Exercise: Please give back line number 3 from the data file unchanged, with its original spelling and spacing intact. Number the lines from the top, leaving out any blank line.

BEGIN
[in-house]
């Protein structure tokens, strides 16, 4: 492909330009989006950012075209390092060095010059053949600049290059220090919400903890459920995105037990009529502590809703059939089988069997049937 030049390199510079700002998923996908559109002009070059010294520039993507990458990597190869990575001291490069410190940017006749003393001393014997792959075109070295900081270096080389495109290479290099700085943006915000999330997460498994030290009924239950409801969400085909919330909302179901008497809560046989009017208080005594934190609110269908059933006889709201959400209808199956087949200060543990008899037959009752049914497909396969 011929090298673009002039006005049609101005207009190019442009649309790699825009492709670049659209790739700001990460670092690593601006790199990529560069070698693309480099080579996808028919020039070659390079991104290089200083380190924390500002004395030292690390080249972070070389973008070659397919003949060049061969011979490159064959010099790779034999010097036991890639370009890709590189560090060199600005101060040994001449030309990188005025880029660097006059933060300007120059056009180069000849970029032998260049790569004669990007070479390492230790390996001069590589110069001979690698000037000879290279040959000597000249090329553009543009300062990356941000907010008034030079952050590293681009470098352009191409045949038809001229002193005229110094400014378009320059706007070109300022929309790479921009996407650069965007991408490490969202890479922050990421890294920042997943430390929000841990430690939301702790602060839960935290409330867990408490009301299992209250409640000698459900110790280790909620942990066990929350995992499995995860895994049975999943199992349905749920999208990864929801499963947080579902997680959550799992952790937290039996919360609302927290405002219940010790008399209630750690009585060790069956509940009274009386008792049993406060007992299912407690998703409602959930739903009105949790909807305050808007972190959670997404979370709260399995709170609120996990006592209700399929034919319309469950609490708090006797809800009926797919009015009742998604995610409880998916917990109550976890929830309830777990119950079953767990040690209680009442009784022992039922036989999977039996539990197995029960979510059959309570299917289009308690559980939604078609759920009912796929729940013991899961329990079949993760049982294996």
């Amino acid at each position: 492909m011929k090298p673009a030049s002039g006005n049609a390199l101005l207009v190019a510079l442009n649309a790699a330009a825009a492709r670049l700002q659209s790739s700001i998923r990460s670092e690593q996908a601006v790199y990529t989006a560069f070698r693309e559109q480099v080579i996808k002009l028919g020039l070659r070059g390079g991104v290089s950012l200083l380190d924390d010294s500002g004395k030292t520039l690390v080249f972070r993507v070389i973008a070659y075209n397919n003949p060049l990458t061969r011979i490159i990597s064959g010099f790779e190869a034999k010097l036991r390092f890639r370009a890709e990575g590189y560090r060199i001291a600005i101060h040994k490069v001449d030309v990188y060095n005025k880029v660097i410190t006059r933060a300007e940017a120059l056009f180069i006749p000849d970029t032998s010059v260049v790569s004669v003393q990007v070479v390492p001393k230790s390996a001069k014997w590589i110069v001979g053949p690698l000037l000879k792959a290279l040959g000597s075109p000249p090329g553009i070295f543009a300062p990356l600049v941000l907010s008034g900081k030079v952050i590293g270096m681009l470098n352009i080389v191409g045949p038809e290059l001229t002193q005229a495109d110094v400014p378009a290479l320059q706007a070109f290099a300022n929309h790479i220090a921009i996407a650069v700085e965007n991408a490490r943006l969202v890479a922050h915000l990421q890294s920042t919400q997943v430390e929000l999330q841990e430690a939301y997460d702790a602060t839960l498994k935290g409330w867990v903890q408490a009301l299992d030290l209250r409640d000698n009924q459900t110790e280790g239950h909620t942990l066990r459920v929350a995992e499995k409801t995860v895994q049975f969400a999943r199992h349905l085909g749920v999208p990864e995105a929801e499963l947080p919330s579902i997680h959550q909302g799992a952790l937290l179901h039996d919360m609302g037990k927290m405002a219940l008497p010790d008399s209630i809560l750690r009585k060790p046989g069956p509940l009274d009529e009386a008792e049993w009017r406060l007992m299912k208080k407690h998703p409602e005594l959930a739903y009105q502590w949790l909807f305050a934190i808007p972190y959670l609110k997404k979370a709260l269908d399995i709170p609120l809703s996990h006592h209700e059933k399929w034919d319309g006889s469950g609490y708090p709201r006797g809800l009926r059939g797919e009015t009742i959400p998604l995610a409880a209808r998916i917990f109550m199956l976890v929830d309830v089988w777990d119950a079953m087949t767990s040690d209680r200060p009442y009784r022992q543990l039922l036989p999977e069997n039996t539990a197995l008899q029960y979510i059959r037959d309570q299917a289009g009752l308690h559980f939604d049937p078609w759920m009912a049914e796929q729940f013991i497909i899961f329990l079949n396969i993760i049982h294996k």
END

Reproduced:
């Amino acid at each position: 492909m011929k090298p673009a030049s002039g006005n049609a390199l101005l207009v190019a510079l442009n649309a790699a330009a825009a492709r670049l700002q659209s790739s700001i998923r990460s670092e690593q996908a601006v790199y990529t989006a560069f070698r693309e559109q480099v080579i996808k002009l028919g020039l070659r070059g390079g991104v290089s950012l200083l380190d924390d010294s500002g004395k030292t520039l690390v080249f972070r993507v070389i973008a070659y075209n397919n003949p060049l990458t061969r011979i490159i990597s064959g010099f790779e190869a034999k010097l036991r390092f890639r370009a890709e990575g590189y560090r060199i001291a600005i101060h040994k490069v001449d030309v990188y060095n005025k880029v660097i410190t006059r933060a300007e940017a120059l056009f180069i006749p000849d970029t032998s010059v260049v790569s004669v003393q990007v070479v390492p001393k230790s390996a001069k014997w590589i110069v001979g053949p690698l000037l000879k792959a290279l040959g000597s075109p000249p090329g553009i070295f543009a300062p990356l600049v941000l907010s008034g900081k030079v952050i590293g270096m681009l470098n352009i080389v191409g045949p038809e290059l001229t002193q005229a495109d110094v400014p378009a290479l320059q706007a070109f290099a300022n929309h790479i220090a921009i996407a650069v700085e965007n991408a490490r943006l969202v890479a922050h915000l990421q890294s920042t919400q997943v430390e929000l999330q841990e430690a939301y997460d702790a602060t839960l498994k935290g409330w867990v903890q408490a009301l299992d030290l209250r409640d000698n009924q459900t110790e280790g239950h909620t942990l066990r459920v929350a995992e499995k409801t995860v895994q049975f969400a999943r199992h349905l085909g749920v999208p990864e995105a929801e499963l947080p919330s579902i997680h959550q909302g799992a952790l937290l179901h039996d919360m609302g037990k927290m405002a219940l008497p010790d008399s209630i809560l750690r009585k060790p046989g069956p509940l009274d009529e009386a008792e049993w009017r406060l007992m299912k208080k407690h998703p409602e005594l959930a739903y009105q502590w949790l909807f305050a934190i808007p972190y959670l609110k997404k979370a709260l269908d399995i709170p609120l809703s996990h006592h209700e059933k399929w034919d319309g006889s469950g609490y708090p709201r006797g809800l009926r059939g797919e009015t009742i959400p998604l995610a409880a209808r998916i917990f109550m199956l976890v929830d309830v089988w777990d119950a079953m087949t767990s040690d209680r200060p009442y009784r022992q543990l039922l036989p999977e069997n039996t539990a197995l008899q029960y979510i059959r037959d309570q299917a289009g009752l308690h559980f939604d049937p078609w759920m009912a049914e796929q729940f013991i497909i899961f329990l079949n396969i993760i049982h294996k």